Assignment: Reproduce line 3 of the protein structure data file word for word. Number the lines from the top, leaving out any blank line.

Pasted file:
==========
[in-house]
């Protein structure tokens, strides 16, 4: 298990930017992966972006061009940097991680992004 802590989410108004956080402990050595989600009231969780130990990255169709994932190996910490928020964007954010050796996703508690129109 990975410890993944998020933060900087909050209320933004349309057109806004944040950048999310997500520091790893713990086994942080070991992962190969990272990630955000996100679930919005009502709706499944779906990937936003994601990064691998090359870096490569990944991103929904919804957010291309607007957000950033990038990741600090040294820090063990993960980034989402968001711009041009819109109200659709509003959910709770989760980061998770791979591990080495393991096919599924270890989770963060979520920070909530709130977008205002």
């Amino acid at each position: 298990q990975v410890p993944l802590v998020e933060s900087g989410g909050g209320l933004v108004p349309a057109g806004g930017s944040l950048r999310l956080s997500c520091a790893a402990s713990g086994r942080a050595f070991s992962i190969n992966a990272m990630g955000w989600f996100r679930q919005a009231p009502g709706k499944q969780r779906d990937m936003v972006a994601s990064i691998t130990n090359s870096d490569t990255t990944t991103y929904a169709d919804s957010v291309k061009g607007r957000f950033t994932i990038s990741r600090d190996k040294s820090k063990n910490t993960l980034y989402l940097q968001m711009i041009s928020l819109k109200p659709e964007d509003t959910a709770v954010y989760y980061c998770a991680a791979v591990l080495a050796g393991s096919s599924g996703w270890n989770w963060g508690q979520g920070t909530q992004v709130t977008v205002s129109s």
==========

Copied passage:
């Amino acid at each position: 298990q990975v410890p993944l802590v998020e933060s900087g989410g909050g209320l933004v108004p349309a057109g806004g930017s944040l950048r999310l956080s997500c520091a790893a402990s713990g086994r942080a050595f070991s992962i190969n992966a990272m990630g955000w989600f996100r679930q919005a009231p009502g709706k499944q969780r779906d990937m936003v972006a994601s990064i691998t130990n090359s870096d490569t990255t990944t991103y929904a169709d919804s957010v291309k061009g607007r957000f950033t994932i990038s990741r600090d190996k040294s820090k063990n910490t993960l980034y989402l940097q968001m711009i041009s928020l819109k109200p659709e964007d509003t959910a709770v954010y989760y980061c998770a991680a791979v591990l080495a050796g393991s096919s599924g996703w270890n989770w963060g508690q979520g920070t909530q992004v709130t977008v205002s129109s």